Employment Support Allowance

Employment and Support Allowance (ESA) is a benefit for people under retirement age who can’t work because of illness or disability.

There are two types:

  • contribution-based ESA – if you have paid enough National Insurance
  • income-related ESA – if your income and savings are low (it is gradually being replaced by Universal Credit).

If you meet the medical requirements for ESA, you will be paid the basic rate for 13 weeks. This is £73.10 a week for a single person aged 25 or over. During this time, you may need a work capability assessment to see how your illness limits your ability to work. The assessment is also to see which group you need to be in.

After 13 weeks, you will be placed in either the:

  • support group – if your illness or disability has a severe effect on your ability to work (you will be paid an extra £36.55 a week)
  • work-related activity group – if you could do some work-related activity (you will keep getting the basic rate and will have to attend some work-focused interviews).

You should be placed in the support group from the start of your claim and may not need an assessment if:

  • you are waiting for, having, or recovering from chemotherapy or radiotherapy.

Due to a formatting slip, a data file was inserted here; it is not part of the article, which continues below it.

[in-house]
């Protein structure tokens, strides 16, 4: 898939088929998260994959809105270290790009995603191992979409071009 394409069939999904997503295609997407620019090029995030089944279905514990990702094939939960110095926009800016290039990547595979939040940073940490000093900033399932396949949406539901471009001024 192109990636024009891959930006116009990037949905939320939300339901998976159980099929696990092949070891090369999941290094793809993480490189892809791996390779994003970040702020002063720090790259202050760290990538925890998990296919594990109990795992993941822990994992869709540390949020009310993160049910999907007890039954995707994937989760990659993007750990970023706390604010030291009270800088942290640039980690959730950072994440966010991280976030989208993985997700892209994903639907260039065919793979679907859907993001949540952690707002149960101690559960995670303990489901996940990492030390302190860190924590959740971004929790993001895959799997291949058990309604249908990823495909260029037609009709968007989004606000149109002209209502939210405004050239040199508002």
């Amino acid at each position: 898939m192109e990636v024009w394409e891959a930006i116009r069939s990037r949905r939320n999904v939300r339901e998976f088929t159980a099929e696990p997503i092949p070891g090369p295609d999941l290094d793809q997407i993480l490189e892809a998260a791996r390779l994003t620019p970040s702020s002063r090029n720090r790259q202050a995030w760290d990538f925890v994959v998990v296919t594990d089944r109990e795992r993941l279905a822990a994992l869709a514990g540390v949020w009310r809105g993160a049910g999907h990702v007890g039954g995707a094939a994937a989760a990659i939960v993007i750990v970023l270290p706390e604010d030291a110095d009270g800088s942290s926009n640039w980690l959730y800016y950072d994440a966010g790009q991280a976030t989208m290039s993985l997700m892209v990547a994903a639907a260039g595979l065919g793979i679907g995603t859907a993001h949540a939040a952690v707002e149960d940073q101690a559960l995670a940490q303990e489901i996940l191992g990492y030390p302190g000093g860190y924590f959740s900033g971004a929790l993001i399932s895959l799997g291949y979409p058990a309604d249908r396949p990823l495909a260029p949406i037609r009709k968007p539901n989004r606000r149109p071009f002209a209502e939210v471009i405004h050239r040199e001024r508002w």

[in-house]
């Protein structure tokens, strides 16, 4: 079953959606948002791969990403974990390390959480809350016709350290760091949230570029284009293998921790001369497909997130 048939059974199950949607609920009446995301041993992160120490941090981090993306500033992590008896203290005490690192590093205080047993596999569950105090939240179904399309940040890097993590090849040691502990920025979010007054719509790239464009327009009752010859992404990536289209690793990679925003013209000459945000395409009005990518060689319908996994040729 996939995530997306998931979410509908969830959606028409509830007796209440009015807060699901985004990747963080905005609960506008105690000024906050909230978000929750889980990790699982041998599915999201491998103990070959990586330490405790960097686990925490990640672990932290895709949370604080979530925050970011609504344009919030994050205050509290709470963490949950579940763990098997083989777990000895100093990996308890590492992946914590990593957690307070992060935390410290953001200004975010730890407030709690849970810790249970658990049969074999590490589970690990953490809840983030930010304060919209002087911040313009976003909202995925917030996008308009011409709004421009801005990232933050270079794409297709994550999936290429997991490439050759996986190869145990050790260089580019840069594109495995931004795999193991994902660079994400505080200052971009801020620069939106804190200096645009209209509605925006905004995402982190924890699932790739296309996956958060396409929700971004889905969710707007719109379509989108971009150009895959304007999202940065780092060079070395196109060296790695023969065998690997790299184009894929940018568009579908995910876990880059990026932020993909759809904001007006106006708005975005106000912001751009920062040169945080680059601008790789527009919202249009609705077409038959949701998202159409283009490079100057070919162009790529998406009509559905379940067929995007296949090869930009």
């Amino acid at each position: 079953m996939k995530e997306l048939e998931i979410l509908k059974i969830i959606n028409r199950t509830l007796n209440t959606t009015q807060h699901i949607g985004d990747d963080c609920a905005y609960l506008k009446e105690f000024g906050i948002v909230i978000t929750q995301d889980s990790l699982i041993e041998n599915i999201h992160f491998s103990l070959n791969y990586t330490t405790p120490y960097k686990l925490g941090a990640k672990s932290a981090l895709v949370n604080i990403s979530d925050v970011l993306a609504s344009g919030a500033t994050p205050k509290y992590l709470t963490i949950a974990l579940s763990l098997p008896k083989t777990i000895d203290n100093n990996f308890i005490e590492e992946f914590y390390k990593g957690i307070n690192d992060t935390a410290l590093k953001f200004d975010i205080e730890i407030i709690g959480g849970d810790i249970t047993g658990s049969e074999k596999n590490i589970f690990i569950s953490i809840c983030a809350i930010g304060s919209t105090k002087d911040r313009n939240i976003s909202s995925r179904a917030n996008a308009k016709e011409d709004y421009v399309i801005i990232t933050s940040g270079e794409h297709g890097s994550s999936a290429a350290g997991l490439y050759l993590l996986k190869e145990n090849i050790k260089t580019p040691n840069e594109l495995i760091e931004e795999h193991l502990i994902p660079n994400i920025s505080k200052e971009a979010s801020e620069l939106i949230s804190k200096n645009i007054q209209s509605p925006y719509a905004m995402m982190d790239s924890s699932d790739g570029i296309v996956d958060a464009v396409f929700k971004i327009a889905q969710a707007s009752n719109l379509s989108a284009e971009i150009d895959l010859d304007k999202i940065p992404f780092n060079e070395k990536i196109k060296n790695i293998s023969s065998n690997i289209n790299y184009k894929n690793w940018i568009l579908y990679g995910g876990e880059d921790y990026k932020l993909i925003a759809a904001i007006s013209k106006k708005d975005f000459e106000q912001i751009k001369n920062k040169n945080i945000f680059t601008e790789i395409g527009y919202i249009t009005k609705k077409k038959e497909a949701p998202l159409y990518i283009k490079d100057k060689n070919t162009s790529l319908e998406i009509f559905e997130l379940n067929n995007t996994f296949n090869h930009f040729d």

• you are terminally ill, and you may be expected to live for less than six months.

You can claim ESA by calling 0800 055 6688 or using textphone 0800 023 4888 if you live in England, Scotland or Wales. You can also find more information on gov.uk/employment-support-allowance.

C-APP

Support with applying for ESA

A free App called C-App has been developed to help you apply for Employment Support Allowance (ESA) and Personal Independence Payment (PIP).

The website allows you to:

  • understand what the benefits are and how to apply
  • understand the forms and the assessment processes
  • know how to answer the questions in your assessment
  • know more about your rights
  • plus you can practice, at your own pace, the sort of questions you'll be asked.

This can help you:

  • be more confident about the forms and ready for your assessment
  • get clear about what you need to mention in your assessment
  • get an idea of whether you'll qualify for benefit, and at what level, when you do the assessment for real.